Readers Fall Asleep Over New E-Books

SAN JOSE, California -- Americans just aren't opting to relax with an electronic book these days.

Less than a year after the first two of the portable devices arrived on the market, sales are slow, funding is tough to find and potential competitors are dropping out.

"These e-reader companies now have a pretty sober understanding that this market is going to take some time,'' said Glenn Sanders, a founder of, an online site with information about electronic books.

Electronic books are about the same size as a regular book, but can hold more than 10 conventional books, magazines or newspapers at a time.

New texts can be downloaded, and stories can be annotated and searched for words or phrases. Pages are turned with a push of a button.

As many as a dozen companies have tried to bring some form of electronic book to market for years. Only two have made it: Rocket eBook, now selling for $349, and SoftBook, which costs $599.

Neither SoftBook nor NuvoMedia will disclose actual figures, but Sanders estimates that only a few thousand of the devices have sold so far.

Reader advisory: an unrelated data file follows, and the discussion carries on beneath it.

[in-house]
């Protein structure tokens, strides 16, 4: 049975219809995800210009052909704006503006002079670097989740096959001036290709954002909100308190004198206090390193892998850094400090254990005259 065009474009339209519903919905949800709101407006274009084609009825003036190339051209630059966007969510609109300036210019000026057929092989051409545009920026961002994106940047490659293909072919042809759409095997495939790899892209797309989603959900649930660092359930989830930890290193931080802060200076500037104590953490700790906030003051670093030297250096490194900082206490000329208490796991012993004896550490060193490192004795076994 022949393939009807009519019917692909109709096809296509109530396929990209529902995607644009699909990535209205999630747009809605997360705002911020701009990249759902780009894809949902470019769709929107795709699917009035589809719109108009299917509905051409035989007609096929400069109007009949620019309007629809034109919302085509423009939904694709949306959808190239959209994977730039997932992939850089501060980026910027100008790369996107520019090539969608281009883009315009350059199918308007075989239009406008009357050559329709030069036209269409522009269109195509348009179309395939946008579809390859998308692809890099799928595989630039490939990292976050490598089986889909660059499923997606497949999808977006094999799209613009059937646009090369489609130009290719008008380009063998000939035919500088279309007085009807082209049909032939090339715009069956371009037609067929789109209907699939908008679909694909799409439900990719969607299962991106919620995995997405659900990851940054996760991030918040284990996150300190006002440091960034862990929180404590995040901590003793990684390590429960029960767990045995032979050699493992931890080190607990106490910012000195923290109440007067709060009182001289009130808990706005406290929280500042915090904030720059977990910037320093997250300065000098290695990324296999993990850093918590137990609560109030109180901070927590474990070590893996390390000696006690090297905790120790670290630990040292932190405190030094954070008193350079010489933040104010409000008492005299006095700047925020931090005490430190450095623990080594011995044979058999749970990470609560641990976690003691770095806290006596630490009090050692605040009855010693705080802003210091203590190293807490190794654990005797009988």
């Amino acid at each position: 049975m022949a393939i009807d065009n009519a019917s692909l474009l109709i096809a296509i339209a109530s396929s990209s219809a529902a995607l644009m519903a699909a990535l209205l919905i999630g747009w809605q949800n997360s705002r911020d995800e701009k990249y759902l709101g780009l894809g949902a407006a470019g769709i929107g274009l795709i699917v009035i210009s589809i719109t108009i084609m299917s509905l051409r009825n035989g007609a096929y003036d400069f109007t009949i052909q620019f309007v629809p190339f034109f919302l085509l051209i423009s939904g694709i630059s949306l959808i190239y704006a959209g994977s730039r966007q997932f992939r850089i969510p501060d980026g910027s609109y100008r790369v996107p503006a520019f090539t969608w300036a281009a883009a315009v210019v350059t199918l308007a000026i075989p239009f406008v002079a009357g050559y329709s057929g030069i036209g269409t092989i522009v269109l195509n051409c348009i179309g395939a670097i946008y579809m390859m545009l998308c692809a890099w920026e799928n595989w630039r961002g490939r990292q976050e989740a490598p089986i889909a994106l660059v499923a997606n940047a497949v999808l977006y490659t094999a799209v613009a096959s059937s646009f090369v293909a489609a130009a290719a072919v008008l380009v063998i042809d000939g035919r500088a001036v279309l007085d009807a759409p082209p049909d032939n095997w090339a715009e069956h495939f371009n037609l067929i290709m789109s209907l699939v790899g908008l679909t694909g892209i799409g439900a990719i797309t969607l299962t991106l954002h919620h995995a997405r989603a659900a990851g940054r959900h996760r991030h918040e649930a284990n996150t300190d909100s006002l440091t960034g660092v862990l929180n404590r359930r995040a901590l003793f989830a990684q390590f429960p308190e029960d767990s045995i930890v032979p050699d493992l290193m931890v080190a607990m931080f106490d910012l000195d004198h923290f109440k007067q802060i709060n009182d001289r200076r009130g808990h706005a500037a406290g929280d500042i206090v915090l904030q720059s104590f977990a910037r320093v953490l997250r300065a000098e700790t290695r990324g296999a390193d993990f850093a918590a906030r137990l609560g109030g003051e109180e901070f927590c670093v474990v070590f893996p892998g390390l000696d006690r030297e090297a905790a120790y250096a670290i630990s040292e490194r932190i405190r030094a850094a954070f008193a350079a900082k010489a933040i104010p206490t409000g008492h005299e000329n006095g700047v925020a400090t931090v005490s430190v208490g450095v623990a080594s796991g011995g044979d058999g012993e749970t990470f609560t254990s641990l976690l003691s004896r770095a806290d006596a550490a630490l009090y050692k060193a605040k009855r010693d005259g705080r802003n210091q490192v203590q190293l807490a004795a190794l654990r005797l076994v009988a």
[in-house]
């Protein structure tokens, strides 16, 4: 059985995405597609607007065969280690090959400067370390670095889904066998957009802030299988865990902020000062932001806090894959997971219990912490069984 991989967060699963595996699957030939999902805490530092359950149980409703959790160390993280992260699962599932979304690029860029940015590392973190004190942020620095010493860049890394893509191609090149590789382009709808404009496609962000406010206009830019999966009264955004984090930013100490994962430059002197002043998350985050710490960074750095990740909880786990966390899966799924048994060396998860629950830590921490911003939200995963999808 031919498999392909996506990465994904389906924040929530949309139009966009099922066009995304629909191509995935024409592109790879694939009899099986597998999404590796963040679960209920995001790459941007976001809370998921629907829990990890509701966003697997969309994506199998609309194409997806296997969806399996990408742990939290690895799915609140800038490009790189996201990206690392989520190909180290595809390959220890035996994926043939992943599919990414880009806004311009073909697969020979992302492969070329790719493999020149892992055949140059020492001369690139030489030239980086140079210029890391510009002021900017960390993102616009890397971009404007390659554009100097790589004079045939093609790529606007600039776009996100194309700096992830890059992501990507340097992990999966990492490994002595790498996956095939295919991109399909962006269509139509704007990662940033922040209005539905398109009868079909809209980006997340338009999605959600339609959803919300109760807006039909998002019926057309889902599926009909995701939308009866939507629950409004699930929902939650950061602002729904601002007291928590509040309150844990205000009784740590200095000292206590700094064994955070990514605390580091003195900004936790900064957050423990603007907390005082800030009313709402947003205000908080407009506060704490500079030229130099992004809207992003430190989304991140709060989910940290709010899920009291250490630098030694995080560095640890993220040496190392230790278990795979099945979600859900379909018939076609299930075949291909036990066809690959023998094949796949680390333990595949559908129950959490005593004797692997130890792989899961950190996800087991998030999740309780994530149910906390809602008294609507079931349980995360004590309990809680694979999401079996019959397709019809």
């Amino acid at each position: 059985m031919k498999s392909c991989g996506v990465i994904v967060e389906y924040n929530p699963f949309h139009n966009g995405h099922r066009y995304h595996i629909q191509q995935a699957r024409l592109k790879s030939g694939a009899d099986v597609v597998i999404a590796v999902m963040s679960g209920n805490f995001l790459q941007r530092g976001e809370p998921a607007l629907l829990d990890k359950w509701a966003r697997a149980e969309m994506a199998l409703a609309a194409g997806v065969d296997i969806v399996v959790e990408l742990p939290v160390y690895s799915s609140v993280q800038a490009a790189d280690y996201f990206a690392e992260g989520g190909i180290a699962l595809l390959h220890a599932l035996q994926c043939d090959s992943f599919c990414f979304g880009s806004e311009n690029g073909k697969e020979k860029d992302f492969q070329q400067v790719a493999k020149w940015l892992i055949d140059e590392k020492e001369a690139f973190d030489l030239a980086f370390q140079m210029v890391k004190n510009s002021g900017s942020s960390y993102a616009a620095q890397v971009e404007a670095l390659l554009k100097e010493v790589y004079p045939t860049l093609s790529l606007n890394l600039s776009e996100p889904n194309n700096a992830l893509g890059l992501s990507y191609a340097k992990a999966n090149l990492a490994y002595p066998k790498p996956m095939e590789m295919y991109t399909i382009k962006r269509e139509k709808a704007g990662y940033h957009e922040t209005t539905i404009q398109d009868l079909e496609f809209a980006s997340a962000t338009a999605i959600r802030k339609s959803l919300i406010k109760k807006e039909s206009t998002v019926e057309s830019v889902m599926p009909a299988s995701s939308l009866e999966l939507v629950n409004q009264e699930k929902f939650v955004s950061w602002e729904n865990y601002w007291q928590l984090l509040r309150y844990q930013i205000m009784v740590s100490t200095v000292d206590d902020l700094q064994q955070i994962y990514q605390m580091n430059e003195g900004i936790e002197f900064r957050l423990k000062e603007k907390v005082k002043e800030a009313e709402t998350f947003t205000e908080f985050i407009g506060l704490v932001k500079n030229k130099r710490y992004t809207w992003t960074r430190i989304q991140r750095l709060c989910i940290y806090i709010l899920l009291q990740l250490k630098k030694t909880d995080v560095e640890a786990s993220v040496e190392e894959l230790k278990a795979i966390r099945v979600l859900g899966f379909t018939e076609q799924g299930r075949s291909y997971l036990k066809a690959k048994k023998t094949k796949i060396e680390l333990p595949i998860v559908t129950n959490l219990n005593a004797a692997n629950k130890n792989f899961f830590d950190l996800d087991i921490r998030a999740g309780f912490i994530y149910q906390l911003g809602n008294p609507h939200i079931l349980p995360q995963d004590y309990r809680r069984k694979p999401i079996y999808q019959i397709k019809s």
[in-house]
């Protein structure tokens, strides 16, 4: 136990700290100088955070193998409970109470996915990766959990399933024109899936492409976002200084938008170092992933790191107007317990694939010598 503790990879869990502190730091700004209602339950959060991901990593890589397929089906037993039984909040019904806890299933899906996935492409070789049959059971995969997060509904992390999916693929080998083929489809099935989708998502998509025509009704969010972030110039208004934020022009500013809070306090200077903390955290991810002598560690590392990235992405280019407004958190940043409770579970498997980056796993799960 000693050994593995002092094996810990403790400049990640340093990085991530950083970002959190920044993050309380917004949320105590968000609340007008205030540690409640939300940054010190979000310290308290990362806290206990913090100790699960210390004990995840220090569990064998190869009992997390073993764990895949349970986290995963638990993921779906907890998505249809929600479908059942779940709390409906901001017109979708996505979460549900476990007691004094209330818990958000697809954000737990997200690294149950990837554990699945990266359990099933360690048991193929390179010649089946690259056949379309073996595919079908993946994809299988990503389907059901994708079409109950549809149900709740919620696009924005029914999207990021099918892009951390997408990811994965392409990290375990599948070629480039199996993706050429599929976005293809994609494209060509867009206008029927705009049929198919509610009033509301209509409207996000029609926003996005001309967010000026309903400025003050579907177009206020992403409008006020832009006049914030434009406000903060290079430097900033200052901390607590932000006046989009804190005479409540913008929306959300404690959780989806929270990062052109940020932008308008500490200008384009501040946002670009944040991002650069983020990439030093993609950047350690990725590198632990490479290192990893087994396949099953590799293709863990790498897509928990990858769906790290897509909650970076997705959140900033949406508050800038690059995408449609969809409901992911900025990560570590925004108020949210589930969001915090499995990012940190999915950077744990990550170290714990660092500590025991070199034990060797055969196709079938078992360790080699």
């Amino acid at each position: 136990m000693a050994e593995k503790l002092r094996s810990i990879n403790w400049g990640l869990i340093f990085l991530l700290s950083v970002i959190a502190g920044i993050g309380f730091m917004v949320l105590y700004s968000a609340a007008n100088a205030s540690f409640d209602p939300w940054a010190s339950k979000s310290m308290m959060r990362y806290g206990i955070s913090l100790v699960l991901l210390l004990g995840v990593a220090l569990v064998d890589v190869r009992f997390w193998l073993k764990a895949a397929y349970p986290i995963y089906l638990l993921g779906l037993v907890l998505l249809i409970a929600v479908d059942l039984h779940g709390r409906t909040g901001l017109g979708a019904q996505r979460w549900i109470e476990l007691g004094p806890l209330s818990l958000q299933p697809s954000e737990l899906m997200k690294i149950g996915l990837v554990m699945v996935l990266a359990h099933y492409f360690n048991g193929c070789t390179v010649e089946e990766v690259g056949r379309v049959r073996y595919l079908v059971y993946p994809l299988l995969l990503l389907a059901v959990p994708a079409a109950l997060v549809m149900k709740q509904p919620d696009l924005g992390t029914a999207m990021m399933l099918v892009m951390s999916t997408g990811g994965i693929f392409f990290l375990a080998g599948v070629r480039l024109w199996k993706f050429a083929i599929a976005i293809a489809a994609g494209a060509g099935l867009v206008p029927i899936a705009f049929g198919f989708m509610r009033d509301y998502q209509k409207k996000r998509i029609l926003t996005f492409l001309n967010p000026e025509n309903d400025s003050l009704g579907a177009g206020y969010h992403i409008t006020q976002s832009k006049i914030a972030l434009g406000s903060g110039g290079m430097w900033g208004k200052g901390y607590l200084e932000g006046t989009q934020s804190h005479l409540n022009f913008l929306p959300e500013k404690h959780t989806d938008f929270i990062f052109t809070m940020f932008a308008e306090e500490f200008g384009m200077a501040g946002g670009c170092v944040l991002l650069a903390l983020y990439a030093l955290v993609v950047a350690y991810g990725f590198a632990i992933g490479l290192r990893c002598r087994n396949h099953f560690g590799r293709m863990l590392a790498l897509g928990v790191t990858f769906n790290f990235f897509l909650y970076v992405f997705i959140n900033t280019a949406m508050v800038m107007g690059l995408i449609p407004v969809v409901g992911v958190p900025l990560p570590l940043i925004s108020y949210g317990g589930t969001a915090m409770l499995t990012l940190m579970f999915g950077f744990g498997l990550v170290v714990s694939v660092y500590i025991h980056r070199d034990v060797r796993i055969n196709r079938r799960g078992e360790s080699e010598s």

"It's been disappointing, but we think this market is going to take off, and when it does, we'll still be here,'' said Martin Eberhard, co-founder and CEO of NuvoMedia, the company making Rocket eBooks.

The biggest challenge, electronic book makers agree, is getting publishers to convert lots of books to their format.

"We can't sell an electronic book without a lot of content, but publishers aren't going to produce a lot of content if there aren't people using it on electronic books,'' SoftBook Press chief executive Jim Sachs said in Menlo Park, California.

Publishers have been concerned that electronic versions of their material would be pirated and flood the Internet like illegally distributed music.

Only 1,000 titles f mostly older classics f are available for electronic books, well below the approximately 45,000 new titles released in paper last year alone.